Unless it is to be simply a catalogue of names, the history of a family is impossible to fathom without coming up for air and scanning the wider horizon. Once the branches proliferate, families become neighborhoods and groups, and groups take shape around the work they do and where they find themselves doing it. Without local history to anchor it, family history is adrift in time.--Alison Light, Common People: The History of an English Family (London: Fig Tree, an imprint of Penguin Books, 2014), 31.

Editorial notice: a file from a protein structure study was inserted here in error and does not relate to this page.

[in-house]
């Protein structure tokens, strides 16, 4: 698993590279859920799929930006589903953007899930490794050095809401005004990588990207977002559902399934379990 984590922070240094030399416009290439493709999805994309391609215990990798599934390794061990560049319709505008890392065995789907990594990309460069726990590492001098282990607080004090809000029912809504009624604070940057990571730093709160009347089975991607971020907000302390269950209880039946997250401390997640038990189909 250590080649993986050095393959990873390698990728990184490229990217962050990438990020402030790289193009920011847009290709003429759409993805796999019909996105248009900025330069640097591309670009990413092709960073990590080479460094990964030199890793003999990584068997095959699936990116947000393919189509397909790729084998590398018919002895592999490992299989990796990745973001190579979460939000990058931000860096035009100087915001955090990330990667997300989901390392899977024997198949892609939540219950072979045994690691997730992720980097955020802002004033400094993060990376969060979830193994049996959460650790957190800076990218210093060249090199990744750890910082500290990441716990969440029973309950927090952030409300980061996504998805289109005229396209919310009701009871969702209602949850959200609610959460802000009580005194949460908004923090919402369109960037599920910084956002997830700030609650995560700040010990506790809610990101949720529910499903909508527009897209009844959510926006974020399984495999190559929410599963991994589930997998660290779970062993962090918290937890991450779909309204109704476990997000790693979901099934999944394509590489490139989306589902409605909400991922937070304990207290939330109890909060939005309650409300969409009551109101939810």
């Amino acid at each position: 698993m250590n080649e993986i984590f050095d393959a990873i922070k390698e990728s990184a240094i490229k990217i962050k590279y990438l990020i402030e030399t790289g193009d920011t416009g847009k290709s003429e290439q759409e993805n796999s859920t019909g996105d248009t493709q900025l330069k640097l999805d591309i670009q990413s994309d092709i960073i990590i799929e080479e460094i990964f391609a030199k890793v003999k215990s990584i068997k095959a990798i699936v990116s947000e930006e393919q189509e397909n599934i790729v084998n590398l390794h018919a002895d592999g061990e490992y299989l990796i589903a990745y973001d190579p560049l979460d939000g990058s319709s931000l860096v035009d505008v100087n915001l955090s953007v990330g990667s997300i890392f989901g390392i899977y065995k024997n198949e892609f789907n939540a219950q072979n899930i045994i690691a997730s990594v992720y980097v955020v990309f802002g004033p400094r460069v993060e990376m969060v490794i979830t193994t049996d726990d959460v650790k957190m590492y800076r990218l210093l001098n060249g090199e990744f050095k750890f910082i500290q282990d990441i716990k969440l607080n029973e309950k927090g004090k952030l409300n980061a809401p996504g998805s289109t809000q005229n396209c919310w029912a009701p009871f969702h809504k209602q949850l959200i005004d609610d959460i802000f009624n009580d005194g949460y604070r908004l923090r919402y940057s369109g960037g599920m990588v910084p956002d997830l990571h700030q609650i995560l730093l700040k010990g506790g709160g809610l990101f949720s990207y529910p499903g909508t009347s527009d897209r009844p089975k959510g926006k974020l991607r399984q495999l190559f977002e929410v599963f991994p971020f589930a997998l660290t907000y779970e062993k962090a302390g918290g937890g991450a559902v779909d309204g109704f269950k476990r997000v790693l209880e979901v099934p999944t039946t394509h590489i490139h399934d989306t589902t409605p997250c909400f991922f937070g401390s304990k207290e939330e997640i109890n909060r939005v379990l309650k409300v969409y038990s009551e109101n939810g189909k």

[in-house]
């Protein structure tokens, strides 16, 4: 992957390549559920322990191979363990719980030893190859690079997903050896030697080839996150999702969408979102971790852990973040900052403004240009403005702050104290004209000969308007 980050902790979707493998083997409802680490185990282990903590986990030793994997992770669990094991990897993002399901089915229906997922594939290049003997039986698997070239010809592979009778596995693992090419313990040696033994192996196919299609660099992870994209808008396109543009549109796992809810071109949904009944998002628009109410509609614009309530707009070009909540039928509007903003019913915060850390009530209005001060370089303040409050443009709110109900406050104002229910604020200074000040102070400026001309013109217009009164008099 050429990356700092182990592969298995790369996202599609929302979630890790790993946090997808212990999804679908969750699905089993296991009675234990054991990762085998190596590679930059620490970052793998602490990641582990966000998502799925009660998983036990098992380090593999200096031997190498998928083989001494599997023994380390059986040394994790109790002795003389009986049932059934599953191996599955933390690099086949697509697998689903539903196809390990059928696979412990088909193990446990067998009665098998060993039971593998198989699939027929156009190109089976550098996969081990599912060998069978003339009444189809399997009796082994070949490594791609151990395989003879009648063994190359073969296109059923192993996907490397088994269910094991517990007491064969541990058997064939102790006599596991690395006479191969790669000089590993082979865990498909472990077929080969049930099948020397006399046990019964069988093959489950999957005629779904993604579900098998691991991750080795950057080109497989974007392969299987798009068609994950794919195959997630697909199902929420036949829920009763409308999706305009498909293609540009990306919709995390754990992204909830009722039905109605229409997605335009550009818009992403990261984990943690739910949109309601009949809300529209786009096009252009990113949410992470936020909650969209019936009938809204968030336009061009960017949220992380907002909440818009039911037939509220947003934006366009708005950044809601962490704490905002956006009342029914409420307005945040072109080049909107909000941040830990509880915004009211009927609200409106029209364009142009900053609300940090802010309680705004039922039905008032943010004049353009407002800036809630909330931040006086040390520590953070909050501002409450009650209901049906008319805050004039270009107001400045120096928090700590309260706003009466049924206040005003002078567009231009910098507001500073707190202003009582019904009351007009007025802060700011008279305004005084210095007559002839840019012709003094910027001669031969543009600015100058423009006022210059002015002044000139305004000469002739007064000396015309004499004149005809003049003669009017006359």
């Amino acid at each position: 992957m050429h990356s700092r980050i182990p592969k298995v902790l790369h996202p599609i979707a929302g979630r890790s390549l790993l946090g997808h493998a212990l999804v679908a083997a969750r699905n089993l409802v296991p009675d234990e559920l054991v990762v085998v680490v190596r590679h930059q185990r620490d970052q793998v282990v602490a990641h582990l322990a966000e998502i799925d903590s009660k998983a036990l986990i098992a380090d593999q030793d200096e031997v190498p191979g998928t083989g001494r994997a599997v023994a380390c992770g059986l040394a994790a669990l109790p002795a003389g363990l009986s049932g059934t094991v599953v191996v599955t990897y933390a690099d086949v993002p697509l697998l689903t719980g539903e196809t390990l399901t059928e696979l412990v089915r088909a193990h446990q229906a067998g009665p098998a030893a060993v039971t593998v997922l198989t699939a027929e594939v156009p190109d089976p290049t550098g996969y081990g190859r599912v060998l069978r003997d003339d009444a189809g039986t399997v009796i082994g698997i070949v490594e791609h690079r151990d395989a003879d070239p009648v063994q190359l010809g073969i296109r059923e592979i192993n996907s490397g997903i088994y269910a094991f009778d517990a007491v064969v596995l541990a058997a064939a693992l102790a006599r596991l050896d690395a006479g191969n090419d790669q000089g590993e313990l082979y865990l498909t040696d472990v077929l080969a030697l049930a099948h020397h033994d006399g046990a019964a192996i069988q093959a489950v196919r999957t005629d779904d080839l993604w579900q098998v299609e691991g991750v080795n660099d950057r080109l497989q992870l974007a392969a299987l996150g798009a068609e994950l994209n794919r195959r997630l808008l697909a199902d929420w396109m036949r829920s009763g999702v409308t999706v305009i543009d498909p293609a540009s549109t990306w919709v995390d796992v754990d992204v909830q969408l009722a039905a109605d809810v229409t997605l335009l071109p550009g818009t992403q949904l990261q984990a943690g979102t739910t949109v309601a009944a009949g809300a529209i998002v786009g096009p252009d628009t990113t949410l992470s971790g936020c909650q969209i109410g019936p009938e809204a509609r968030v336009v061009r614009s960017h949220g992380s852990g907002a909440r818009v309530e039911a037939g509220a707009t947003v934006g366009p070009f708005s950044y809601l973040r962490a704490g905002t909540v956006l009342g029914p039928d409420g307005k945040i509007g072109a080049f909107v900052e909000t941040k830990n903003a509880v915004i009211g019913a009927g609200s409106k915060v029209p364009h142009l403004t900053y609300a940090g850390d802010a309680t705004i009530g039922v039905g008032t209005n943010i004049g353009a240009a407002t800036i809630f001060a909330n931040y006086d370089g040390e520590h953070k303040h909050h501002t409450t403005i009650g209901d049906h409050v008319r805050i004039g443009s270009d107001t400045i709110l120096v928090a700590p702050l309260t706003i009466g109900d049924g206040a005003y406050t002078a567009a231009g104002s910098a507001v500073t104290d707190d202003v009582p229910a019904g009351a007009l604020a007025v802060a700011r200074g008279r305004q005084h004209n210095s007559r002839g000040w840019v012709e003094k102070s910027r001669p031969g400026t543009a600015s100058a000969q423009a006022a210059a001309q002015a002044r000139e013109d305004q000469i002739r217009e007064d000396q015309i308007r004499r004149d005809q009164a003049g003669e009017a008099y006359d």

I want my ancestors to be more than just a name. Local history and social history provide context, breathing life into them. My ancestors interacted with others in their neighborhoods and communities. I need to research them. My ancestors worked. I need to find what they did and the social context for that job. If my ancestor was a farmer, what did he grow? What was the soil like in that region? What did others grow in the area? Did weather impact his yield? That's just a few question I could ask. While my progress in Light's book is not far, she demonstrated the needle-making industry in the area her ancestors resided and compared their business to others in the area engaged in the same industry. She discussed the typical jobs in the needle-making industry. It made her grandmother's family come to life for the reader.